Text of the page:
BlackBerry is out of the smartphone manufacturing business.
CEO John Chen announced the new strategy as part of the Canadian company’s Fiscal Q2 2017 report. While the company put more focus on software (including porting its apps to run on Android) over the last year it always retained its capability to design, manufacture and sell hardware. The hardware team was given sales target that would allow the division to run at a profit, but BlackBerry handset sales have been falling short of every target.
Time has now ran out for the hardware division, as Chen explained in the report:
“Under this strategy, we are focusing on software development, including security and applications. The company plans to end all internal hardware development and will outsource that function to partners. This allows us to reduce capital requirements and enhance return on invested capital.”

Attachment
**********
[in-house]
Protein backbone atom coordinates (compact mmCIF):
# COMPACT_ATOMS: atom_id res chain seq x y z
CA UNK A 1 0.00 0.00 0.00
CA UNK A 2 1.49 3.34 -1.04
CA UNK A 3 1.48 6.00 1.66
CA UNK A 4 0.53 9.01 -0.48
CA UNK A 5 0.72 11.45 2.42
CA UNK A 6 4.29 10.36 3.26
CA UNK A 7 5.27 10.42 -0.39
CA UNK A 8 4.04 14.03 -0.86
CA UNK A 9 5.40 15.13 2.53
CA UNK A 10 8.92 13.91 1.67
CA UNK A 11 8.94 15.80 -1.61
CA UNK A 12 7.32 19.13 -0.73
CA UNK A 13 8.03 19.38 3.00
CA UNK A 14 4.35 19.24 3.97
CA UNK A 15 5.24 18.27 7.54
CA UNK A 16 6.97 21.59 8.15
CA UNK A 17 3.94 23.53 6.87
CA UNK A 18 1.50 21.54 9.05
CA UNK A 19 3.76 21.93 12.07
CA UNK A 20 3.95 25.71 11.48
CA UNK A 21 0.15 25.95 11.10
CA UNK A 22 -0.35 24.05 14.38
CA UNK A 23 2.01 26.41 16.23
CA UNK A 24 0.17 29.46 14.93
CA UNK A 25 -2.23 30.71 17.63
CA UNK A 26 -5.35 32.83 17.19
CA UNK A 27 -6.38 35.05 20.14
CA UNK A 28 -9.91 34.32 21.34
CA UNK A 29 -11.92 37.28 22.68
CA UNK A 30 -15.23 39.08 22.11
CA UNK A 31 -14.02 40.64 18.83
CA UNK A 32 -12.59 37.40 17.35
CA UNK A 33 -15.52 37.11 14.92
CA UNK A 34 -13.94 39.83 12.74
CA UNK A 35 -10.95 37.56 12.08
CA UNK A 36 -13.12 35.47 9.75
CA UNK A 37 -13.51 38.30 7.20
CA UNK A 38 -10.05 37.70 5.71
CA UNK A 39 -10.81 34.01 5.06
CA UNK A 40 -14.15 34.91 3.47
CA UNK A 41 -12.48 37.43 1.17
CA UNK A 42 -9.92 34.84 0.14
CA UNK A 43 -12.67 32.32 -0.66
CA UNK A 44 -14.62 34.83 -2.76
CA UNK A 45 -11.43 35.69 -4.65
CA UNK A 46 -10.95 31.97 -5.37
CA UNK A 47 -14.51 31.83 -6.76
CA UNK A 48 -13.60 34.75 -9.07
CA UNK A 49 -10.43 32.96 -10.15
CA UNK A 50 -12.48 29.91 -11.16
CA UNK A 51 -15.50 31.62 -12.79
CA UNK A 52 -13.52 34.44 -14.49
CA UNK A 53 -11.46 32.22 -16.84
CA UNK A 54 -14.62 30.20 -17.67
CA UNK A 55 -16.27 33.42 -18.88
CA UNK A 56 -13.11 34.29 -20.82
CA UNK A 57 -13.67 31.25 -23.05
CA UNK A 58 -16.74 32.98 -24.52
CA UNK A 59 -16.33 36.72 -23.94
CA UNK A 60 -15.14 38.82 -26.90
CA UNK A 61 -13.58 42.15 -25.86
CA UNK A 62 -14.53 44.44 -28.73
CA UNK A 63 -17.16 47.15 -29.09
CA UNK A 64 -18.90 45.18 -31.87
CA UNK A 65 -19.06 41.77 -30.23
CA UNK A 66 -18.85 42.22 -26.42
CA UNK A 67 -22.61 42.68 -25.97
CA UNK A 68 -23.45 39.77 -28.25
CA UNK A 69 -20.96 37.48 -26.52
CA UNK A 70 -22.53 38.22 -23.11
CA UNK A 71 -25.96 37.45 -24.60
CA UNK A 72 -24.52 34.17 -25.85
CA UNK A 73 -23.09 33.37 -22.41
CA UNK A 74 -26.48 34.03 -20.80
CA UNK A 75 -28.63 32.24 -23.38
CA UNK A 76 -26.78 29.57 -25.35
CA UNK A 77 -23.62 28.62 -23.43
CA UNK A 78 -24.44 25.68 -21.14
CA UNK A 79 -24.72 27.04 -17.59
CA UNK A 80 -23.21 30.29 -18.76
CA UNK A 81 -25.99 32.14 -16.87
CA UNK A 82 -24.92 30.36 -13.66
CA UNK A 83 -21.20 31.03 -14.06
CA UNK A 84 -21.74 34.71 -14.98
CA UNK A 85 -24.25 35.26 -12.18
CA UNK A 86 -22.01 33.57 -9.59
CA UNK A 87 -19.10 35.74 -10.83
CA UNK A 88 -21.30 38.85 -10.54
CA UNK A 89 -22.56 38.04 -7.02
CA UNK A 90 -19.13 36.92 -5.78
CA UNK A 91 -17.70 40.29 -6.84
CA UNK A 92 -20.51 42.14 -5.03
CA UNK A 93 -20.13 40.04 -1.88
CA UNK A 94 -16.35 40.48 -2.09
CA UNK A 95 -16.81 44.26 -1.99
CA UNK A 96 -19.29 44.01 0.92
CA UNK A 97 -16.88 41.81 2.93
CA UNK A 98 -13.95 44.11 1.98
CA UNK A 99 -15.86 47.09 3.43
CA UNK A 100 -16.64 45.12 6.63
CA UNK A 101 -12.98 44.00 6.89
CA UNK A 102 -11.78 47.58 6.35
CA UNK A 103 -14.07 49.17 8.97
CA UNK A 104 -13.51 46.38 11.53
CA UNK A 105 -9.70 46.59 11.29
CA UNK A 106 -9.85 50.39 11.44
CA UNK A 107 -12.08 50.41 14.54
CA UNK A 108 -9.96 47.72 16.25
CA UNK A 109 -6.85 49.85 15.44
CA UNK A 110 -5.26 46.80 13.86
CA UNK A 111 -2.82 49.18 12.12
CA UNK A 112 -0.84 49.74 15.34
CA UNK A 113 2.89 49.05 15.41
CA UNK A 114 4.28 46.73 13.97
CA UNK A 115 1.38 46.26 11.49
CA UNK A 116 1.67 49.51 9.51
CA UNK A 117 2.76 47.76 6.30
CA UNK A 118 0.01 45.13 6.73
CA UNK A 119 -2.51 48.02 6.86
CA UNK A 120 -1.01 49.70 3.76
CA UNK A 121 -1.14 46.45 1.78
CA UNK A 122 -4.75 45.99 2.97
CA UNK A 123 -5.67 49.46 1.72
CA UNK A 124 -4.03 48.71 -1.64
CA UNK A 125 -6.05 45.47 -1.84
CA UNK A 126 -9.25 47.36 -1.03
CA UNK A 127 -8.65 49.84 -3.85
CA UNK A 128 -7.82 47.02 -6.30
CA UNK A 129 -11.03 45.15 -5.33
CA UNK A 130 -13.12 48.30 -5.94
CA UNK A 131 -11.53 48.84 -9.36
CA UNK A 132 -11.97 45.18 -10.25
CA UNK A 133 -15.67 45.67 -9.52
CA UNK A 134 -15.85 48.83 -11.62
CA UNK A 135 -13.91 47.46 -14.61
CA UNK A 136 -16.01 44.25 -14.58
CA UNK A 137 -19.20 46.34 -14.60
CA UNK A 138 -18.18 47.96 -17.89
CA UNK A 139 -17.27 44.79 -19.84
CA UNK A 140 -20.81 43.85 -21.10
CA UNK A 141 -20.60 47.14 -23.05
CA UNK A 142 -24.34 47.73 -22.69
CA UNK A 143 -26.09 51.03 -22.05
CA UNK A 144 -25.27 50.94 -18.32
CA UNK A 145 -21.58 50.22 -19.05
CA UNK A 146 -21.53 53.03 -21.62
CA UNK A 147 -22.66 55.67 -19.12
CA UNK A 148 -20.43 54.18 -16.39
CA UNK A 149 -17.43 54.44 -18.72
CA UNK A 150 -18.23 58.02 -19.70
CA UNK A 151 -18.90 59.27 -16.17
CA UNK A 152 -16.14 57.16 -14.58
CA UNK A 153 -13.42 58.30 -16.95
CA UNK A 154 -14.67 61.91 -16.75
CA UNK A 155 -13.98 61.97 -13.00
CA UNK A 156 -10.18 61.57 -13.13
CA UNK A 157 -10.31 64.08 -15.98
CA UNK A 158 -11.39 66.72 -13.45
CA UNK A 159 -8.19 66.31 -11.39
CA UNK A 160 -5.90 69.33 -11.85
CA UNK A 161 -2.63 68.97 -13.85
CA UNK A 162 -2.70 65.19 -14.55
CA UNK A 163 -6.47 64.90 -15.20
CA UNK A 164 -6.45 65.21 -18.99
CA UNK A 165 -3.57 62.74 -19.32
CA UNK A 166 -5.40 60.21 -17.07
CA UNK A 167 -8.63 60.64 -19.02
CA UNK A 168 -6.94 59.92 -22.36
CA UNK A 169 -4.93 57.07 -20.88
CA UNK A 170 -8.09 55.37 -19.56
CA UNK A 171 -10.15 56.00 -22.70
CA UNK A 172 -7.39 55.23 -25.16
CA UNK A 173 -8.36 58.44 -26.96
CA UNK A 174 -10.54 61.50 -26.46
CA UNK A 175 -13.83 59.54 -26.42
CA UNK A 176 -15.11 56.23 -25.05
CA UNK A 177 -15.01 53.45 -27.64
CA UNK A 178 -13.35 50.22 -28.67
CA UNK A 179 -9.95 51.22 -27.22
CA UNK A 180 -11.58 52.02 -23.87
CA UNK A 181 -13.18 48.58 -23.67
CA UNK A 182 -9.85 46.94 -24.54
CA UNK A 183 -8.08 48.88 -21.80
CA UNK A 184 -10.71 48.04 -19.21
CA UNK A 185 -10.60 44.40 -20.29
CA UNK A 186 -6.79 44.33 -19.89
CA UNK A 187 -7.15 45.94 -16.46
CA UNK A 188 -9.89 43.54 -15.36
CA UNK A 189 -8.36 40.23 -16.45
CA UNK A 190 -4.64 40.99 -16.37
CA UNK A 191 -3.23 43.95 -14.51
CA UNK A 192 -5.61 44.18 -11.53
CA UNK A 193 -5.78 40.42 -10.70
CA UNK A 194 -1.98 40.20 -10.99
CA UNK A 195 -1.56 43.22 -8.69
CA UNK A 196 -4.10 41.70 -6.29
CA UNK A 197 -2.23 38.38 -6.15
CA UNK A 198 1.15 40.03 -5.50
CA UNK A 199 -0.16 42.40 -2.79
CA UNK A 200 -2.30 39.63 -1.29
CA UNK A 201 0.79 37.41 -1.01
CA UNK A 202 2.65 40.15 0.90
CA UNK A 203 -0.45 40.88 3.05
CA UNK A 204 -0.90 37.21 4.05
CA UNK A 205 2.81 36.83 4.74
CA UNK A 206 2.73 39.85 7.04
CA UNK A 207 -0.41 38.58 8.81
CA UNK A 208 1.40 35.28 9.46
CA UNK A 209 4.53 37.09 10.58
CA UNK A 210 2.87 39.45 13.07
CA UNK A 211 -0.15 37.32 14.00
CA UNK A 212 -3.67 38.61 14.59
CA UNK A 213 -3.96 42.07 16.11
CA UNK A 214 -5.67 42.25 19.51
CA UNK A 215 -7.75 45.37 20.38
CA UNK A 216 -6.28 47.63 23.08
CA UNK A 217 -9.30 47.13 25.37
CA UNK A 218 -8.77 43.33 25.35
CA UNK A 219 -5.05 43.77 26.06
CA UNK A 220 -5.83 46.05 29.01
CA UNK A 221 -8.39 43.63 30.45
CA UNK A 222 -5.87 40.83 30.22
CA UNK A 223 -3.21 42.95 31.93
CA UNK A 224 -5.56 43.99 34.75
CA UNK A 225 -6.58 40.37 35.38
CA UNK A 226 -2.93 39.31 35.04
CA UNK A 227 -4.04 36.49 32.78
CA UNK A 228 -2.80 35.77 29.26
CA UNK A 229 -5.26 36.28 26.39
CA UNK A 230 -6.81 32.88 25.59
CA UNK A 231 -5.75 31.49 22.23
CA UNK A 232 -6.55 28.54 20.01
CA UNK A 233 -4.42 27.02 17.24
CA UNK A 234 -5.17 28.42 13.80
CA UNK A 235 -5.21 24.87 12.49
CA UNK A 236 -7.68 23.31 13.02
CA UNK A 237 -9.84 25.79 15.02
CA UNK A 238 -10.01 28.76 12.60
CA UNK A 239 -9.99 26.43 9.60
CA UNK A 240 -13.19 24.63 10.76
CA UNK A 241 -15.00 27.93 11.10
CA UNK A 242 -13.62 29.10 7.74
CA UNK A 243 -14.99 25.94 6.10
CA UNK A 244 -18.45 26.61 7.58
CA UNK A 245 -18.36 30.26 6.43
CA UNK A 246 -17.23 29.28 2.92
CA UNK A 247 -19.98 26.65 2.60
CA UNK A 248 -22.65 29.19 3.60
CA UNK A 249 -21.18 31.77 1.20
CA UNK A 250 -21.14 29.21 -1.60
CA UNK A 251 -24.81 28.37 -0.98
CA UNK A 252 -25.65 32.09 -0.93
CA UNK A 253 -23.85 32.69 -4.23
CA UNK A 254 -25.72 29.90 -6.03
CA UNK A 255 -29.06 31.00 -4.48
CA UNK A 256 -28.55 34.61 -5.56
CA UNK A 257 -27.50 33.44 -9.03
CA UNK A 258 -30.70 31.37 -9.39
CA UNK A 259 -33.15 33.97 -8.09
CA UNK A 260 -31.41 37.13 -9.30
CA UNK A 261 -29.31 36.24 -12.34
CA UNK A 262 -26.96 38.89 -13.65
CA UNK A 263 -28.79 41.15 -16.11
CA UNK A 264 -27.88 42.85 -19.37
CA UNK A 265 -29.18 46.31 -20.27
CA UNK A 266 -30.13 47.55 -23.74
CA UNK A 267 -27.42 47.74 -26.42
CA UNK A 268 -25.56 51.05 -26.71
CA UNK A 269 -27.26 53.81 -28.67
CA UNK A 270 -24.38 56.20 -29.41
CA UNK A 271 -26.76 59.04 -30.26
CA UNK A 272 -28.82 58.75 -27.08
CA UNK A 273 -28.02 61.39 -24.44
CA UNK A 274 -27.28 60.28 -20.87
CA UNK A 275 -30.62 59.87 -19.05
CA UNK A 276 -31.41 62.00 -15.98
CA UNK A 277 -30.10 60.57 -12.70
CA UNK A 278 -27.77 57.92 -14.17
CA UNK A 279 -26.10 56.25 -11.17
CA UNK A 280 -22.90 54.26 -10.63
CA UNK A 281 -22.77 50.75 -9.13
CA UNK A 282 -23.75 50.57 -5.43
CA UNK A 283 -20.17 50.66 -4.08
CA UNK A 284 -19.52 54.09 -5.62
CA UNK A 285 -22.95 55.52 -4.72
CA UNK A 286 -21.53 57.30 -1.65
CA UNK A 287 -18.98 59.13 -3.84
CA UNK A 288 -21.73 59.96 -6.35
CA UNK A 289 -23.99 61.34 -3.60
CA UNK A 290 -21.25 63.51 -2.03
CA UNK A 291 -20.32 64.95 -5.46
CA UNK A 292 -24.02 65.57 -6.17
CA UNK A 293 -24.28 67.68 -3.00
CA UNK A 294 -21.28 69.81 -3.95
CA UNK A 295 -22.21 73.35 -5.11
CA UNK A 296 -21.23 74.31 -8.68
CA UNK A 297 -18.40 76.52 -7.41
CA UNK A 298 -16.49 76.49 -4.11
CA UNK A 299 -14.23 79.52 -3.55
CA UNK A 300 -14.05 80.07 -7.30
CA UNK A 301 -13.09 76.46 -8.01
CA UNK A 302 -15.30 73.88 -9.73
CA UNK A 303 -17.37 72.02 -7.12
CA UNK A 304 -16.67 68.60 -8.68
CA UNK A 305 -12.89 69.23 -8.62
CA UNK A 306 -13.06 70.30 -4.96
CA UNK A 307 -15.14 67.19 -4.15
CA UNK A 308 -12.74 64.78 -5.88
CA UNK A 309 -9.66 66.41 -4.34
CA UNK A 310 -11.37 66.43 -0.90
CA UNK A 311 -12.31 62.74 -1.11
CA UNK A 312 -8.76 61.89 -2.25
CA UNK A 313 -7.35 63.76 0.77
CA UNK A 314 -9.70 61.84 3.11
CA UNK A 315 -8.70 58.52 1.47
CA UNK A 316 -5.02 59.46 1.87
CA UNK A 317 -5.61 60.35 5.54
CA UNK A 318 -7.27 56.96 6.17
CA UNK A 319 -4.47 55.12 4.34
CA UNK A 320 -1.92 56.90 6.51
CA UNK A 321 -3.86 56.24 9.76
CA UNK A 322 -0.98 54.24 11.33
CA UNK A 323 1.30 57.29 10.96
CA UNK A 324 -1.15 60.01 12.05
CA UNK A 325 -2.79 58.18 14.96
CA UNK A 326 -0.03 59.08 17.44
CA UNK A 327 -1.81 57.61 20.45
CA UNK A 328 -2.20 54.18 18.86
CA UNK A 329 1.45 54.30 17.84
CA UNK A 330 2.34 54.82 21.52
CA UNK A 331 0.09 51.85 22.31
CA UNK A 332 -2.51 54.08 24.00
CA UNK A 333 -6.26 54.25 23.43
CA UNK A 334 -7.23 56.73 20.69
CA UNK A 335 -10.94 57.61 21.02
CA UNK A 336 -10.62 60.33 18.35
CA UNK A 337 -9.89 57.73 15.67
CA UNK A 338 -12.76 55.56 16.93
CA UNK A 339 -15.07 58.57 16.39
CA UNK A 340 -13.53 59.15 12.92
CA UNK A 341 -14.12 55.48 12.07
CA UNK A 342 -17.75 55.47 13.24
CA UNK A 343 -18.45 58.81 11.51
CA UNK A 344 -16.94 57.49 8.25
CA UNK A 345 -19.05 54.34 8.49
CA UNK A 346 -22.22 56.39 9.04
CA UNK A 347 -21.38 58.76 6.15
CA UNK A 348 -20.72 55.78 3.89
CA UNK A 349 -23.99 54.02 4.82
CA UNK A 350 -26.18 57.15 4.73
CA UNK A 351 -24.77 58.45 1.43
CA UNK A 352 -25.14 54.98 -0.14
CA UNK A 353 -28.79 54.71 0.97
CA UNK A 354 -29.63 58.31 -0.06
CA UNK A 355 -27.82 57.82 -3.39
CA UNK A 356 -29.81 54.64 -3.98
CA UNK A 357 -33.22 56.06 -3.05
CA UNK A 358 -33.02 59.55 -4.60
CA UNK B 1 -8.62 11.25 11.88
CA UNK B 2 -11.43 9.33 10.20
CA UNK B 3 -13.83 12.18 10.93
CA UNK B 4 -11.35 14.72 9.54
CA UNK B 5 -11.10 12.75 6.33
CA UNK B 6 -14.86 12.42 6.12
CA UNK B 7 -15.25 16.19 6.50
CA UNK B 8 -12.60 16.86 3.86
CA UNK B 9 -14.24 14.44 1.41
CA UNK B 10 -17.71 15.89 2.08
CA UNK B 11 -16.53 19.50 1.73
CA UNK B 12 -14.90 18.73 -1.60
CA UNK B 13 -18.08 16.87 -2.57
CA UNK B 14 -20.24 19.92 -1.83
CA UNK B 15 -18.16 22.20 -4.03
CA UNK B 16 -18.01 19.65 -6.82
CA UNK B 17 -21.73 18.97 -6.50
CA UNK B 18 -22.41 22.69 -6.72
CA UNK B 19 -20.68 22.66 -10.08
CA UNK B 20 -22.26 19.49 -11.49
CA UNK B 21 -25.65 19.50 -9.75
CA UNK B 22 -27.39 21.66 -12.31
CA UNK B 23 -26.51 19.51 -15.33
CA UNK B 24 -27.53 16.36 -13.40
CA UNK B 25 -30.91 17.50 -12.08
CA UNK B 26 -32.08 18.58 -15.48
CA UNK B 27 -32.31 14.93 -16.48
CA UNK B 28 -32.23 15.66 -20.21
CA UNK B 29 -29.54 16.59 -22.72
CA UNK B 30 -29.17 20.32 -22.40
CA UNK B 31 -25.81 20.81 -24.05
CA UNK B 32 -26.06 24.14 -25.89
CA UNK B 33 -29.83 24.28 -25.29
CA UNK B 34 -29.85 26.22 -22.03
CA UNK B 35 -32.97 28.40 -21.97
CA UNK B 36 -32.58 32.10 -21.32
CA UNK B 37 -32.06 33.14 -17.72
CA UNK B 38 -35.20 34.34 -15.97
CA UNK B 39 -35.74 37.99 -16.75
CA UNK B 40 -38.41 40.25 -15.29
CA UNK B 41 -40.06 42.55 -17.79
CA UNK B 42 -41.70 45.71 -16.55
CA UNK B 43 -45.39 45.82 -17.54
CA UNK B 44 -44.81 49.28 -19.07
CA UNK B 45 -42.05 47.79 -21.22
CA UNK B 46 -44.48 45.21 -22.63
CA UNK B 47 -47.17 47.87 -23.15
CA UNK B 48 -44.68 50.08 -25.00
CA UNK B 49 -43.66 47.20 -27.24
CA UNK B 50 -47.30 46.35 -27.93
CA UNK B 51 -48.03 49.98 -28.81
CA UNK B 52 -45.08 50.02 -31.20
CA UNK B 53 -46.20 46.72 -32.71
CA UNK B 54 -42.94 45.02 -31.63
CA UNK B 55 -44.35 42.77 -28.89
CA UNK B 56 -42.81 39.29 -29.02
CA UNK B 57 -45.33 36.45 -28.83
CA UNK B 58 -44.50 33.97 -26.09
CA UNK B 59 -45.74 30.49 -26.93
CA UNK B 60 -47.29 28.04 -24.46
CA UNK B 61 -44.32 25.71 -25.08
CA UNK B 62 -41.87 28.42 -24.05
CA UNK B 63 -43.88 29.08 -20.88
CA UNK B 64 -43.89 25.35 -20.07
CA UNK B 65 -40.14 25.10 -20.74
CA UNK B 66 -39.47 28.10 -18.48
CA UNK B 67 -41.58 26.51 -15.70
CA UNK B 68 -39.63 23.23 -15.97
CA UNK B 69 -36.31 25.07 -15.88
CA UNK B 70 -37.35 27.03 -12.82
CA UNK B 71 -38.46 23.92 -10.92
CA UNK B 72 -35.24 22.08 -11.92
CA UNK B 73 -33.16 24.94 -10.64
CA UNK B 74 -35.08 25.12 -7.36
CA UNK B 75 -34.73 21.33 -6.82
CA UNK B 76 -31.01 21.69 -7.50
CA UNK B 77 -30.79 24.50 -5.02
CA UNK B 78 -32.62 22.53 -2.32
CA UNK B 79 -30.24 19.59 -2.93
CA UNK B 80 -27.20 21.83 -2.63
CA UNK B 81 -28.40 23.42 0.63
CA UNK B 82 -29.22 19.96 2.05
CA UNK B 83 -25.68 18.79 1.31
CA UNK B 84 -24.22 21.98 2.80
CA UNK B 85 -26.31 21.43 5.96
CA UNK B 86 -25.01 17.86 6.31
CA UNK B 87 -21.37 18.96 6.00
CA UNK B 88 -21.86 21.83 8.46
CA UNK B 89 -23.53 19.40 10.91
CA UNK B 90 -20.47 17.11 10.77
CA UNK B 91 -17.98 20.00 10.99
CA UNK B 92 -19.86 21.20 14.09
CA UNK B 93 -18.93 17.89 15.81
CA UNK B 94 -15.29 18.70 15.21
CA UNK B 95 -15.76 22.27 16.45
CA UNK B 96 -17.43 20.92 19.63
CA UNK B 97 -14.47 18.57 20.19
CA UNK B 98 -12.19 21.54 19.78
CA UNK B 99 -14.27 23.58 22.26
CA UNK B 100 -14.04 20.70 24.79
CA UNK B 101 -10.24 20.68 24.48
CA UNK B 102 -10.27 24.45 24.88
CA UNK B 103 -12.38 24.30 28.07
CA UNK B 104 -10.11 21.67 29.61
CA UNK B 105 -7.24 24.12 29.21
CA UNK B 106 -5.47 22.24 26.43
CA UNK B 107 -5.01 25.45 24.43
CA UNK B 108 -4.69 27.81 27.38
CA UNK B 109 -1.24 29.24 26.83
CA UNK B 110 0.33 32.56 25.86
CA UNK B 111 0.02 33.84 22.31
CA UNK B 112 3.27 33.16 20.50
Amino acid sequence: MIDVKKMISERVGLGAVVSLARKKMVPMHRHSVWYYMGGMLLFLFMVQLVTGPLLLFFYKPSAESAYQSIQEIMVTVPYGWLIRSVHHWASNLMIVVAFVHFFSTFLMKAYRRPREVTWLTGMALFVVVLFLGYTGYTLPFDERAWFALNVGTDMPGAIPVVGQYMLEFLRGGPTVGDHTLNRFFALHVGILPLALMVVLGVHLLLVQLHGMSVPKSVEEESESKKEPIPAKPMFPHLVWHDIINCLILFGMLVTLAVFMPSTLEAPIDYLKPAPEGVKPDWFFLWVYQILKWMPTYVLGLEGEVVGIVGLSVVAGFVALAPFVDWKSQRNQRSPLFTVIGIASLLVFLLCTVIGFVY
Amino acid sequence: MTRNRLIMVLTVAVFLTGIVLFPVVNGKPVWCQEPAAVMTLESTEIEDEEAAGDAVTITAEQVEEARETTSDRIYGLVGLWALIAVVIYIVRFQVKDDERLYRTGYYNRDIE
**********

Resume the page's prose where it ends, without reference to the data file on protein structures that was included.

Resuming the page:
BlackBerry has already followed this principle with its last handset, The enterprise-focused DTEK50 may have been running BlackBerry’s software, but the hardware was a reference design by TCL (which was also used by Alcatael for its Idol 4 smartphone). A quick glance at the specifications for many Android smartphones will show similar chipsets, memory configurations, screen options, and peripherals. Low- and mid-range Android handsets are almost at commodity levels with an ‘off-the-shelf’ mentality to their construction. These handsets rarely rely on hardware to differentiate the manufacturers in the market, it’s almost always in software.
BlackBerry will now focus on the software path that John Chen has been pushing since he took over the CEO role, include licensing its hardened version of Android and the associated secure apps. There’s every chance that the BlackBerry name will continue to be found on hardware, but after the upcoming DTEK60 handset this will be through licensing the BlackBerry name, rather than handsets designed and developed directly by the Canadian company.